Classical CD Reviews

Music from the Eton Choirbook = WALTER LAMBE: Nesciens Mater for 5 voices; WILLIAM, MONK OF STRATFORD: Magnificat; PLAINCHANT: Nesciens mater, antiphon; RICHARD DAVY: Saint Matthew Passion; JOHN BROWNE: Stabat Mater for 6 voices; HUGH KELLYK: Magnificat for 5 voices; ROBERT WYLKYNSON: Jesus autem transiens / Credo in Deum – Tonus Peregrinus/ Anthony Pitts – Naxos

Quality recordings of the music of the Eton Choirbook are always welcome, and this one fits the bill.

Published on June 27, 2013

Music from the Eton Choirbook = WALTER LAMBE: Nesciens Mater for 5 voices; WILLIAM, MONK OF STRATFORD: Magnificat; PLAINCHANT: Nesciens mater, antiphon; RICHARD DAVY: Saint Matthew Passion; JOHN BROWNE: Stabat Mater for 6 voices; HUGH KELLYK: Magnificat for 5 voices; ROBERT WYLKYNSON: Jesus autem transiens / Credo in Deum – Tonus Peregrinus/ Anthony Pitts – Naxos 8.572840, 79:00 [6/3/13] ****:

The Eton Choirbook is one of three large choirbooks surviving from early-Tudor England (the others are the Lambeth Choirbook and the Caius Choirbook), gorgeously illustrated and representing a treasure trove of pre-Reformation Latin music. There are 24 composers that make up the collection, and English music at its heights is present in this folio. It is miracle that it survived the Reformation purges.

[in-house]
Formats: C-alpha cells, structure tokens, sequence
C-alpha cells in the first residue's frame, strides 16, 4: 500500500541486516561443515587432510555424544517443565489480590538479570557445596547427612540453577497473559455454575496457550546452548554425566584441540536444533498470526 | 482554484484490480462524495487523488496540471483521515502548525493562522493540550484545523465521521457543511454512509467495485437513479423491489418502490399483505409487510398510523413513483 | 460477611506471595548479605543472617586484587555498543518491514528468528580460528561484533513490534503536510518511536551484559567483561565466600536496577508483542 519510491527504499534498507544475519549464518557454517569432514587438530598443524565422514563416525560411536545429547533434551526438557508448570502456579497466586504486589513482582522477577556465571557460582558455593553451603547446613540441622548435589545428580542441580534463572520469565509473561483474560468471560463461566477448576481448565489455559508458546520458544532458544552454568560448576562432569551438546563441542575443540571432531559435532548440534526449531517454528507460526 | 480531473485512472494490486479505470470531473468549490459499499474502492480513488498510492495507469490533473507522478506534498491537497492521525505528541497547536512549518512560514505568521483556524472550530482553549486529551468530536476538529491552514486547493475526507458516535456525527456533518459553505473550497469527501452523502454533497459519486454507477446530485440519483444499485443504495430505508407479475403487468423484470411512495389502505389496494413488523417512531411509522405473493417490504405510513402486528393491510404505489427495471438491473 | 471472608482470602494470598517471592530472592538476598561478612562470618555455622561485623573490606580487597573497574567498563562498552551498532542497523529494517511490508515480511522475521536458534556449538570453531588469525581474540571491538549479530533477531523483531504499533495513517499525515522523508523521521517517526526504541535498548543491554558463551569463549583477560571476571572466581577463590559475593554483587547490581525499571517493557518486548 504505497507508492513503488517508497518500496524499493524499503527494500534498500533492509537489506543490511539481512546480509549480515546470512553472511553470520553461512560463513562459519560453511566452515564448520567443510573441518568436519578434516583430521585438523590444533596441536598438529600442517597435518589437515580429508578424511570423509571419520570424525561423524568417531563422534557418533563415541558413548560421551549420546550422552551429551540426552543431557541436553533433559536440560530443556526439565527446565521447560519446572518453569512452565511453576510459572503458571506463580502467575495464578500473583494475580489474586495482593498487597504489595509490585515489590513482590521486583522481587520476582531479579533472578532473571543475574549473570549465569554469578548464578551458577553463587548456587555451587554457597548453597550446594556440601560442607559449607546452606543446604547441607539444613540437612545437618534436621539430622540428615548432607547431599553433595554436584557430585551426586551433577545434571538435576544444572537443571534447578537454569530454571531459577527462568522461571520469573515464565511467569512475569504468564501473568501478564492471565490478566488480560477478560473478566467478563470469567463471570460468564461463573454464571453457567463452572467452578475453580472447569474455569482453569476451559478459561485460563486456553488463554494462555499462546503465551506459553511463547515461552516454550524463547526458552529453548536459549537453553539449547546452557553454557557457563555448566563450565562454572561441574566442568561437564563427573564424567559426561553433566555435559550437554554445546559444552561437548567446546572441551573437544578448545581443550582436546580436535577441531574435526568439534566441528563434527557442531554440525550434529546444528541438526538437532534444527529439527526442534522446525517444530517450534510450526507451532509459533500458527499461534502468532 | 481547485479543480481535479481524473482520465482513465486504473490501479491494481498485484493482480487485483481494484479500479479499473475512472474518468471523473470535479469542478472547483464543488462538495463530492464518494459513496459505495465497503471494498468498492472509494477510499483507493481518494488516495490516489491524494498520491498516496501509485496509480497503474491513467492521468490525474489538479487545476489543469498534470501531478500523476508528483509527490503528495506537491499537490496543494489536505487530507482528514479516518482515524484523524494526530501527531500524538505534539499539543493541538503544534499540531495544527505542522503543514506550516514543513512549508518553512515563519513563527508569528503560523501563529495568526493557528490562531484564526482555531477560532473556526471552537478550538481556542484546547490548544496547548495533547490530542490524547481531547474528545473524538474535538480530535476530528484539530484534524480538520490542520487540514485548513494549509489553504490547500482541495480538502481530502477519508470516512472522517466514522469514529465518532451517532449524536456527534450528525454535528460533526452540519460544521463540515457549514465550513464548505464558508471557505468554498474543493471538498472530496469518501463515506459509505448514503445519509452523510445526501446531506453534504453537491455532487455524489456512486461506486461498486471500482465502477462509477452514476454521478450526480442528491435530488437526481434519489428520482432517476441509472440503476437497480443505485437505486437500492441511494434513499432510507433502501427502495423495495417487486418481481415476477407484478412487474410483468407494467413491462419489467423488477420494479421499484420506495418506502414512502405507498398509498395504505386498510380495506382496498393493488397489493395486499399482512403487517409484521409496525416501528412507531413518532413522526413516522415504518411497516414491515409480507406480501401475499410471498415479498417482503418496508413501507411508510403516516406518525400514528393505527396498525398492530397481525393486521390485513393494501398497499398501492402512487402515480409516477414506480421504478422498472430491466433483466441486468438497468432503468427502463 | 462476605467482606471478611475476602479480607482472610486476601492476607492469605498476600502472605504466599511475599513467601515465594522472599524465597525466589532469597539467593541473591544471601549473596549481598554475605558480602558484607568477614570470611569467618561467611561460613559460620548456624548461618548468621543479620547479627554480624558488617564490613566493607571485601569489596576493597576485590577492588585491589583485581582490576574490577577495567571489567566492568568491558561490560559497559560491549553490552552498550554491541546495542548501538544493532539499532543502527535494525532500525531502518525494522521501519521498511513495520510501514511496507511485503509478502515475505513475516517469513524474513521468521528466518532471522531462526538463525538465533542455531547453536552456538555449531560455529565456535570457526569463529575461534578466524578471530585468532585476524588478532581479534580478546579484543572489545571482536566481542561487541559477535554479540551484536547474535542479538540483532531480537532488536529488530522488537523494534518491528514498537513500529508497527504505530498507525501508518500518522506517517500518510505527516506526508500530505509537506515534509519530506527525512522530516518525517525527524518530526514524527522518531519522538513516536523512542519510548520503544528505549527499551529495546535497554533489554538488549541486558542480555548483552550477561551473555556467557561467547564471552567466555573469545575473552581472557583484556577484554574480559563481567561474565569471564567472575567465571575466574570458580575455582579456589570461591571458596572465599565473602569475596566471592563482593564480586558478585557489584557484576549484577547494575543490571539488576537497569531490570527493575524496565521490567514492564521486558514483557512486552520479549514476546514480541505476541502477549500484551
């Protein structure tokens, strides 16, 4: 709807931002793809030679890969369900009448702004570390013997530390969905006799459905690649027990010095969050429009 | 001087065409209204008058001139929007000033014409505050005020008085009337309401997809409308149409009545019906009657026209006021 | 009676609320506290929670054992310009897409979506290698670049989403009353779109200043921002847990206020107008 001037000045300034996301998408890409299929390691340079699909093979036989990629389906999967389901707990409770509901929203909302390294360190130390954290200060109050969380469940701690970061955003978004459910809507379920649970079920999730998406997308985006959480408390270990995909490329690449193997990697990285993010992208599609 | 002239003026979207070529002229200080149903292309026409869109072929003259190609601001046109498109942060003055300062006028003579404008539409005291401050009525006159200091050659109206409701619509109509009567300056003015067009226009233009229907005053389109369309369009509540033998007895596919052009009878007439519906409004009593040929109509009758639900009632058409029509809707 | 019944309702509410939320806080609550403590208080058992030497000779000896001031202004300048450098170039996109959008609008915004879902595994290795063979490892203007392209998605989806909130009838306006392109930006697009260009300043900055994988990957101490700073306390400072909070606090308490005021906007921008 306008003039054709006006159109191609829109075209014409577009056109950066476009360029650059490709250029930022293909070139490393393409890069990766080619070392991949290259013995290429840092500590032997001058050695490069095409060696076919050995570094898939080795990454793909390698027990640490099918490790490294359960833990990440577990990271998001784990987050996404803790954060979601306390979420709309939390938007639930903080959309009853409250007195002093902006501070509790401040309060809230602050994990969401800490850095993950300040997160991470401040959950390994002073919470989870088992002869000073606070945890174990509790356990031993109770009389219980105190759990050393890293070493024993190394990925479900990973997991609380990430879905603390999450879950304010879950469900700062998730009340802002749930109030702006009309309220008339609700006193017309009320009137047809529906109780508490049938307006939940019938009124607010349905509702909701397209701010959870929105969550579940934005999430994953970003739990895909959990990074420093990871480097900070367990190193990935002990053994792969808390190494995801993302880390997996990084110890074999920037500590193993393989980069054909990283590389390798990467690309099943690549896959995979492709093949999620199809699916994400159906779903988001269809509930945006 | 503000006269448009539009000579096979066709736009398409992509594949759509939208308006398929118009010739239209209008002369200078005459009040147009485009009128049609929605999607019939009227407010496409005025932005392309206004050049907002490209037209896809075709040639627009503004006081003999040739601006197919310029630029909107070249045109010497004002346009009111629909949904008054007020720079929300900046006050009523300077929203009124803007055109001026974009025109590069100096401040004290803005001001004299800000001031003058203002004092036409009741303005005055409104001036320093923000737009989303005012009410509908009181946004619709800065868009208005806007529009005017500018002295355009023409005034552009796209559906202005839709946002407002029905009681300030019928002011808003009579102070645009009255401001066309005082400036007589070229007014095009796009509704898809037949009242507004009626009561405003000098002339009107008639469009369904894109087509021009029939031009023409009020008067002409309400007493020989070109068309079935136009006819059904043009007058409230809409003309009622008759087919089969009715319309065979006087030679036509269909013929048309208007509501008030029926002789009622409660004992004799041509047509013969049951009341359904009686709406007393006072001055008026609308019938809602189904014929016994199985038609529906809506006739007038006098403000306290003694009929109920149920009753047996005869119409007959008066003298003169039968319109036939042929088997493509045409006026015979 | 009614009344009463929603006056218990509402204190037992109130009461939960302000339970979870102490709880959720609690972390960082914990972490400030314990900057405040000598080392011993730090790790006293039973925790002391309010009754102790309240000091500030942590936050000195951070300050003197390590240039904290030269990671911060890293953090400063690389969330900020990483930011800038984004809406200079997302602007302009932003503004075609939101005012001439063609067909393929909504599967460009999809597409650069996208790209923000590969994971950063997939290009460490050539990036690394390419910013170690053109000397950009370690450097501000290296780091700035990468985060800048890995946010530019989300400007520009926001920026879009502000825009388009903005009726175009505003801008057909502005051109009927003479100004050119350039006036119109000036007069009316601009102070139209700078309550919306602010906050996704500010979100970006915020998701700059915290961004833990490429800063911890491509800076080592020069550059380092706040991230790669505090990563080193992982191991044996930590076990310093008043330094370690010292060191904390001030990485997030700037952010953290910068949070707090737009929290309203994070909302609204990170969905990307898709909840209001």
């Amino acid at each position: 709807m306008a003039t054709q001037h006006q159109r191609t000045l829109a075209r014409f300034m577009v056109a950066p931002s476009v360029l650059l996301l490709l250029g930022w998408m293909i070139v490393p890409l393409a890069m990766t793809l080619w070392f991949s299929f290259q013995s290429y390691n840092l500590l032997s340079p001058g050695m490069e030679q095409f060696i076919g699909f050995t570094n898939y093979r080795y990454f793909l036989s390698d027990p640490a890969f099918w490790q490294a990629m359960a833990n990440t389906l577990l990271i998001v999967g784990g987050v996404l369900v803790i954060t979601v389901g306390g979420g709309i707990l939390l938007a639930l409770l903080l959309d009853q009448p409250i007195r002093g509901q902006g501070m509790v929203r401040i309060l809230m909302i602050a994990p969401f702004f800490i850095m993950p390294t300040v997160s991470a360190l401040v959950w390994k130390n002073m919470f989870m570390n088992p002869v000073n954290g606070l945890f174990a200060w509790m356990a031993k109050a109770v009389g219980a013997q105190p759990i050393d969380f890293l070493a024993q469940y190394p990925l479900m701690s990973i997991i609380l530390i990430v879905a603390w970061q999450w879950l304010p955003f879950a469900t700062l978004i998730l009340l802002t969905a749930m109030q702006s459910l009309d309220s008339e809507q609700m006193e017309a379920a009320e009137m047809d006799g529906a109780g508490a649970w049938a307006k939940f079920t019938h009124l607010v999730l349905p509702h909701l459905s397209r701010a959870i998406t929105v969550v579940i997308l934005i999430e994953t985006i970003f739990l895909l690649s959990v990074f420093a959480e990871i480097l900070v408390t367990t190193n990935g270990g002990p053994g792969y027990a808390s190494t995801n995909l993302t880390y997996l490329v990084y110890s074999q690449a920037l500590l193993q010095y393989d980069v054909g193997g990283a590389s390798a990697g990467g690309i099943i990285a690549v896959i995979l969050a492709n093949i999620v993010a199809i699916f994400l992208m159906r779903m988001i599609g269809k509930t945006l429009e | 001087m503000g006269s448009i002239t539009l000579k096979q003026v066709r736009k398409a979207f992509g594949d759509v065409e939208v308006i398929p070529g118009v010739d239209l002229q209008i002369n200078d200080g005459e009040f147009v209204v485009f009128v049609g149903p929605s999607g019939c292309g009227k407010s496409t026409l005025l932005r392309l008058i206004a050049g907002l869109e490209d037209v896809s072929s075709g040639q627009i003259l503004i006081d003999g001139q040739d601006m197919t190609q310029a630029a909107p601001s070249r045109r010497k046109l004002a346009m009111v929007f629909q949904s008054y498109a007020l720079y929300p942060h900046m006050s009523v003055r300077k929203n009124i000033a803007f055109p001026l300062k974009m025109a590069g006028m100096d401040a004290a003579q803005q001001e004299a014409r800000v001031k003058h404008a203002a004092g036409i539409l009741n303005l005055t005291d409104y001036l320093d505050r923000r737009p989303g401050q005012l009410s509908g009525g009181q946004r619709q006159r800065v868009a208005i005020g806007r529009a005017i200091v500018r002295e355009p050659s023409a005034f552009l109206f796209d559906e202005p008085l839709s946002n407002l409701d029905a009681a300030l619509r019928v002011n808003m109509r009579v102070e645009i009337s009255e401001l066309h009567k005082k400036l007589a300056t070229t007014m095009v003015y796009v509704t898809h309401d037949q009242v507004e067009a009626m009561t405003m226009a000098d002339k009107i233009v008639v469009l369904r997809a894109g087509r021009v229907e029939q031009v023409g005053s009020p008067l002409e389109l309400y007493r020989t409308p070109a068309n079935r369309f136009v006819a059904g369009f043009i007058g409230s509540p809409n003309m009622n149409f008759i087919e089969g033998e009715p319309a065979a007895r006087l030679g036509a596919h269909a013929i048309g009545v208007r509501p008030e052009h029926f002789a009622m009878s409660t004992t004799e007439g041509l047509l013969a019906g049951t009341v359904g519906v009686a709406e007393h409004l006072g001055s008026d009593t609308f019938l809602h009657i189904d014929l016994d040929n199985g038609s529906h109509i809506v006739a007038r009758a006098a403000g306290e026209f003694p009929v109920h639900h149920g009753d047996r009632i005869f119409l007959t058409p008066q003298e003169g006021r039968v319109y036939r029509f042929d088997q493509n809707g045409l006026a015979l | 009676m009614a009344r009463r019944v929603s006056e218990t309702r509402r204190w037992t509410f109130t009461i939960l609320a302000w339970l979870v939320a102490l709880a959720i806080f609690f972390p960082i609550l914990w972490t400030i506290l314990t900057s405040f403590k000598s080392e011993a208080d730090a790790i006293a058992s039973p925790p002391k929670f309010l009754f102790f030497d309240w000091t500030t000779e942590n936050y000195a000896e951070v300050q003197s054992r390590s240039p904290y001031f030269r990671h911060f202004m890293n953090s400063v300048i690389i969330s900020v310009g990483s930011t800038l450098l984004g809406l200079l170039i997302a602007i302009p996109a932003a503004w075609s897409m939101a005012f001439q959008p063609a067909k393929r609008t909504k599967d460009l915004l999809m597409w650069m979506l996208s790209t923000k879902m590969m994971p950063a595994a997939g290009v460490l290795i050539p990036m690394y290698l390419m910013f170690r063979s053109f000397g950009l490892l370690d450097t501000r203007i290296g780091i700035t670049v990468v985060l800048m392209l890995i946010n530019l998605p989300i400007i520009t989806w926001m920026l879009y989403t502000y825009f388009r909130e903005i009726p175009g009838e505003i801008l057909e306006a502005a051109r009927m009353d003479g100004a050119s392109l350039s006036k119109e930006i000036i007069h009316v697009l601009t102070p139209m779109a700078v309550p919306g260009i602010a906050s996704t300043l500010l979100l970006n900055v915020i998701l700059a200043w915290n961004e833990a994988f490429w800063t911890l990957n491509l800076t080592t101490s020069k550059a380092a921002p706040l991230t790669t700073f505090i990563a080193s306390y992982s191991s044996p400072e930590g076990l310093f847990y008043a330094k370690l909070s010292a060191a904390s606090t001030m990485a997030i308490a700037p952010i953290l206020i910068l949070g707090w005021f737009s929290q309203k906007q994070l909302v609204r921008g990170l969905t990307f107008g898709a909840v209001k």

Harry Christophers and the Sixteen made five magnificent recordings on the now-defunct Collins Classics label that must be considered mandatory for anyone interested in this genre. Those performances were simply superb in every manner, and the five discs offered a generous sampling of the music available. This recording duplicates only a few of those selections, making the quality offered here on a par with Christophers, and with the added bonus of a first recording (Kellyk’s Magnificat) and the presence of the first ever created “passion” complete with narration), that of Richard Davy’s Matthew. The performances are first rate, and the Church of St. Alban’s captured very well in a recording that is a sterling addition to any Renaissance collection, and also makes a fine introduction to the music of the Eton composers.

—Steven Ritter




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